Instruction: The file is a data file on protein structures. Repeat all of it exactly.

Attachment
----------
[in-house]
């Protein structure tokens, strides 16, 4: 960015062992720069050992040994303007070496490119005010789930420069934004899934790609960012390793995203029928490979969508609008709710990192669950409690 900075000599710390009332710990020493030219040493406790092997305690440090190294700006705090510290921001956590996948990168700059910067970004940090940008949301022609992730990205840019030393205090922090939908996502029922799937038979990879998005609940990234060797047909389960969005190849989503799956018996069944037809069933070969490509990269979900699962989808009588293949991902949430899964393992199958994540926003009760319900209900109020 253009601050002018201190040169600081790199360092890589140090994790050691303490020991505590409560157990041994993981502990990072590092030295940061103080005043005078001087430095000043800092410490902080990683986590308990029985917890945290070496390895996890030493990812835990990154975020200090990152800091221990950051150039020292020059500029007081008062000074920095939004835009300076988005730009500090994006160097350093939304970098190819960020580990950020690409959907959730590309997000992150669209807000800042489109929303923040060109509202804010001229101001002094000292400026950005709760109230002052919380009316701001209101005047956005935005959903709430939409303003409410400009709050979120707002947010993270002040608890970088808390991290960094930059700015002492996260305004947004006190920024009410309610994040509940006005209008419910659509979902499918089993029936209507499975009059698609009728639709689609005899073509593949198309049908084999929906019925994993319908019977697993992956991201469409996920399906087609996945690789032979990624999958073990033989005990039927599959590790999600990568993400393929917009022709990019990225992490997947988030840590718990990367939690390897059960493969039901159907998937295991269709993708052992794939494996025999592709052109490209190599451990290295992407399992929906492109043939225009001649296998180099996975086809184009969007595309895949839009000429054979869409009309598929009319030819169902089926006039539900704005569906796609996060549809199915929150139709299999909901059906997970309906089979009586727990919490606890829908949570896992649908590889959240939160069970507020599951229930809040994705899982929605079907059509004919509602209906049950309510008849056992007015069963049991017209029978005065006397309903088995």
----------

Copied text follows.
[in-house]
């Protein structure tokens, strides 16, 4: 960015062992720069050992040994303007070496490119005010789930420069934004899934790609960012390793995203029928490979969508609008709710990192669950409690 900075000599710390009332710990020493030219040493406790092997305690440090190294700006705090510290921001956590996948990168700059910067970004940090940008949301022609992730990205840019030393205090922090939908996502029922799937038979990879998005609940990234060797047909389960969005190849989503799956018996069944037809069933070969490509990269979900699962989808009588293949991902949430899964393992199958994540926003009760319900209900109020 253009601050002018201190040169600081790199360092890589140090994790050691303490020991505590409560157990041994993981502990990072590092030295940061103080005043005078001087430095000043800092410490902080990683986590308990029985917890945290070496390895996890030493990812835990990154975020200090990152800091221990950051150039020292020059500029007081008062000074920095939004835009300076988005730009500090994006160097350093939304970098190819960020580990950020690409959907959730590309997000992150669209807000800042489109929303923040060109509202804010001229101001002094000292400026950005709760109230002052919380009316701001209101005047956005935005959903709430939409303003409410400009709050979120707002947010993270002040608890970088808390991290960094930059700015002492996260305004947004006190920024009410309610994040509940006005209008419910659509979902499918089993029936209507499975009059698609009728639709689609005899073509593949198309049908084999929906019925994993319908019977697993992956991201469409996920399906087609996945690789032979990624999958073990033989005990039927599959590790999600990568993400393929917009022709990019990225992490997947988030840590718990990367939690390897059960493969039901159907998937295991269709993708052992794939494996025999592709052109490209190599451990290295992407399992929906492109043939225009001649296998180099996975086809184009969007595309895949839009000429054979869409009309598929009319030819169902089926006039539900704005569906796609996060549809199915929150139709299999909901059906997970309906089979009586727990919490606890829908949570896992649908590889959240939160069970507020599951229930809040994705899982929605079907059509004919509602209906049950309510008849056992007015069963049991017209029978005065006397309903088995």